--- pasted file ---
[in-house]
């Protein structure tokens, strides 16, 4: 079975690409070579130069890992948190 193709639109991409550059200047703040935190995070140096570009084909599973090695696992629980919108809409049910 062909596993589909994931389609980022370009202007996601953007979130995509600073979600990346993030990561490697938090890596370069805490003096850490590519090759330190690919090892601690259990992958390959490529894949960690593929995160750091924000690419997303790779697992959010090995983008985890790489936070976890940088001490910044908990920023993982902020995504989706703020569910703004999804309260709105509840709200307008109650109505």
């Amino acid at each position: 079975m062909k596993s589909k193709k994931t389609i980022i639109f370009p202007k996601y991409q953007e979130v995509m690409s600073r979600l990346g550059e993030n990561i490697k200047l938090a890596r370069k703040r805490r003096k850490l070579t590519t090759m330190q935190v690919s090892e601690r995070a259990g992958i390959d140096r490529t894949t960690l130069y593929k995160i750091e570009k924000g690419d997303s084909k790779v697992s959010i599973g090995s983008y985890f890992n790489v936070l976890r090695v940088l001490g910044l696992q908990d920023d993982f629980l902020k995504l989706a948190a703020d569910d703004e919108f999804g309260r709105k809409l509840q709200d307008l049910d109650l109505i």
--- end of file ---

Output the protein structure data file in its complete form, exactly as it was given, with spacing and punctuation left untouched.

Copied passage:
[in-house]
């Protein structure tokens, strides 16, 4: 079975690409070579130069890992948190 193709639109991409550059200047703040935190995070140096570009084909599973090695696992629980919108809409049910 062909596993589909994931389609980022370009202007996601953007979130995509600073979600990346993030990561490697938090890596370069805490003096850490590519090759330190690919090892601690259990992958390959490529894949960690593929995160750091924000690419997303790779697992959010090995983008985890790489936070976890940088001490910044908990920023993982902020995504989706703020569910703004999804309260709105509840709200307008109650109505």
């Amino acid at each position: 079975m062909k596993s589909k193709k994931t389609i980022i639109f370009p202007k996601y991409q953007e979130v995509m690409s600073r979600l990346g550059e993030n990561i490697k200047l938090a890596r370069k703040r805490r003096k850490l070579t590519t090759m330190q935190v690919s090892e601690r995070a259990g992958i390959d140096r490529t894949t960690l130069y593929k995160i750091e570009k924000g690419d997303s084909k790779v697992s959010i599973g090995s983008y985890f890992n790489v936070l976890r090695v940088l001490g910044l696992q908990d920023d993982f629980l902020k995504l989706a948190a703020d569910d703004e919108f999804g309260r709105k809409l509840q709200d307008l049910d109650l109505i």